Thursday, November 12, 2009
“The idea that an oil company was participating in the drafting of the Iraqi Constitution leaves me speechless,” said Feisal Amin al-Istrabadi, a principal drafter of the law that governed Iraq after the United States ceded control to an Iraqi government on June 28, 2004.
In effect, he said, the company “has a representative in the room, drafting.”
DNO’s chief executive, Helge Eide, confirmed that Peter Galbraith helped negotiate the Tawke deal and advised the company during 2005. But Mr. Eide said that Mr. Galbraith acted solely as a political adviser and that the company never discussed the Constitution negotiations with him. “We certainly never did give any input, language or suggestions on the Constitution,” Mr. Eide said.
Mr. Galbraith did work as a mediator between DNO and the Kurdish government until the oil contract was signed in the spring of 2004, and maintained an “ongoing business relationship” with the company throughout the constitutional negotiations in 2005 and later.
Galbraith recently was in the news after being fired from his post at the U.N. mission in Afghanistan because, Galbraith says, he had strongly warned about the possibility of fraud and corruption before Afghanistan's ill-fated presidential election in August.
The reply from Hawrami, also dated Oct. 5, called the issues arising from the regulatory probe "unfortunate internal disagreements" with the Oslo Stock Exchange, which "were exploited by the media beyond DNO's control."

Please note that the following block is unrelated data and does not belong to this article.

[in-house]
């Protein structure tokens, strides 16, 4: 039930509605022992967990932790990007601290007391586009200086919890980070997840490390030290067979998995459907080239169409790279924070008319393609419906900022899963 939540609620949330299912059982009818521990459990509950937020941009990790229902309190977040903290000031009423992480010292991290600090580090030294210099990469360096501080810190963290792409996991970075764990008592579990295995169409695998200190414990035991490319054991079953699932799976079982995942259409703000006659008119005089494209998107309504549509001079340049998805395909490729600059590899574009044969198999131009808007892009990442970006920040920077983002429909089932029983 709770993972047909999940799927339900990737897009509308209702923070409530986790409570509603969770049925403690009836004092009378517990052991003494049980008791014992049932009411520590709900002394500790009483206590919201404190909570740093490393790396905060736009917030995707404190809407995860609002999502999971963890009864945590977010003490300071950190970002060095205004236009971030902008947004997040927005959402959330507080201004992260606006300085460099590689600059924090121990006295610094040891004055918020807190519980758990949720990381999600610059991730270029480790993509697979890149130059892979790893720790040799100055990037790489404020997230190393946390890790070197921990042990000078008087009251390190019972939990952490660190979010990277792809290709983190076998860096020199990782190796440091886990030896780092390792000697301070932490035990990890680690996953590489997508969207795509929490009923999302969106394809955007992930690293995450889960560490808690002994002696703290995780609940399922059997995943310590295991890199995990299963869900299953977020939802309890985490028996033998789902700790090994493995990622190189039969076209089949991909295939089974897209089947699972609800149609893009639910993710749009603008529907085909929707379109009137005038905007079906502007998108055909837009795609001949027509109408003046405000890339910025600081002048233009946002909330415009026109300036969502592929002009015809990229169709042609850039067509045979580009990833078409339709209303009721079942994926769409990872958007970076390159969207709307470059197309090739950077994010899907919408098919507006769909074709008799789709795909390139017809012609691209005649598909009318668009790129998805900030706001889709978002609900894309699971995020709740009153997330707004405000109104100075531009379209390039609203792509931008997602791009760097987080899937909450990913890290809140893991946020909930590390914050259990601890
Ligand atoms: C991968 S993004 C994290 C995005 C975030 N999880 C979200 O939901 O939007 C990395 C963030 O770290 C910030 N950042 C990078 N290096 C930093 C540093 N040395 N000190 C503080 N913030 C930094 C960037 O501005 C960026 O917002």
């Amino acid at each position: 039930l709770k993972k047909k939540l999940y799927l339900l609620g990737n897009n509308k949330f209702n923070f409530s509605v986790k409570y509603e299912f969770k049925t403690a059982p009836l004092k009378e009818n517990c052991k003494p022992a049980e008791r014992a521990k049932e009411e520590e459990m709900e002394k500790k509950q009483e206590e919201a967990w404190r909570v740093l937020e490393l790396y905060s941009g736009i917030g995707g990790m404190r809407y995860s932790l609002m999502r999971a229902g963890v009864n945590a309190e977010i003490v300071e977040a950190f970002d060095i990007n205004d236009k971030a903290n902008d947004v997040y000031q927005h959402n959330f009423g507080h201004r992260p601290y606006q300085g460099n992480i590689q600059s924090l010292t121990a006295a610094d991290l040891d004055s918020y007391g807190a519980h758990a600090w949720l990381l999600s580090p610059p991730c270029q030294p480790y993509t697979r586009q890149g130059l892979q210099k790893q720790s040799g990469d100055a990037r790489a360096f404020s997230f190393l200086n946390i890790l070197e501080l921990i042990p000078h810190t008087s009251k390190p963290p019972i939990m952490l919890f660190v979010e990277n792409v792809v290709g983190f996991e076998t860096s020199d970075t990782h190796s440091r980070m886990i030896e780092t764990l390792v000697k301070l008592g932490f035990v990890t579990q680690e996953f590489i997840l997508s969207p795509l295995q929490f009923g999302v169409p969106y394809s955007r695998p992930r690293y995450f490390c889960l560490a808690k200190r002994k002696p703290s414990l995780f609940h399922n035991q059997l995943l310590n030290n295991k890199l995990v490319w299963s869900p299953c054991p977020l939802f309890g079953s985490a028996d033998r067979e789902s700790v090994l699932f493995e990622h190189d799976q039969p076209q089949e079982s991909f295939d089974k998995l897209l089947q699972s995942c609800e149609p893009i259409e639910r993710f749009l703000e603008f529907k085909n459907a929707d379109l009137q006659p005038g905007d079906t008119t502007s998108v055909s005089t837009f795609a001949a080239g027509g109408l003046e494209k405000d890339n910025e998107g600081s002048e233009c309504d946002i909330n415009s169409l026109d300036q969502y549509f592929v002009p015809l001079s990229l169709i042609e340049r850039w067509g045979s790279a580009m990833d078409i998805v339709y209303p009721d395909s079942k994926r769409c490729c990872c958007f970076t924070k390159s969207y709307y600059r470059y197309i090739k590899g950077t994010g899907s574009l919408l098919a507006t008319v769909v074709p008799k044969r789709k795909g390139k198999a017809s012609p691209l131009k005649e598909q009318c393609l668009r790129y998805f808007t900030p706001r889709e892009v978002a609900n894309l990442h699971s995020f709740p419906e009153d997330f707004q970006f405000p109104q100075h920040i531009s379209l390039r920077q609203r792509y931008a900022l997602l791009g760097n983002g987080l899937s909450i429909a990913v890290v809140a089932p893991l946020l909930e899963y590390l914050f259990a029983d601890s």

That scandal is taking place in Norway, where Galbraith, the son of famed Harvard economist John Kenneth Galbraith, lives in Bergen with his Norwegian wife.
Norway's largest financial newspaper, the "Dagens Naeringsliv," reported last week that Galbraith acquired a 5 percent share in an oil field in the Iraqi Kurdish region at a time when he was a leading voice in the U.S. debate over the structure of post-Saddam Iraq.
At the time, the former diplomat urged in meetings with U.S. officials and in articles in the "New York Review of Books" that the Kurds should be given maximum autonomy.
And he helped draft Iraq’s 2005 constitution by advising Kurdish leaders on legal language they should seek to insert into it -- including keeping future oil development in their region under their own control.
In the lead-up to the Iraq war, Galbraith worked as an adviser to then-U.S. Deputy Defense Secretary Paul Wolfowitz. Galbraith then left government service and in late 2003 and early 2004 worked as a paid consultant to Kurdish politicians. Later, in 2005, he advised them again on an unpaid basis.
Oslo-based DNO was the first independent Western oil company to secure an oil deal in post-Saddam Iraq, signing a production sharing contract with the Kurds in June 2004 to develop the Tawke field. DNO also has stakes in two other oil fields in the region, which are both still at the exploration level.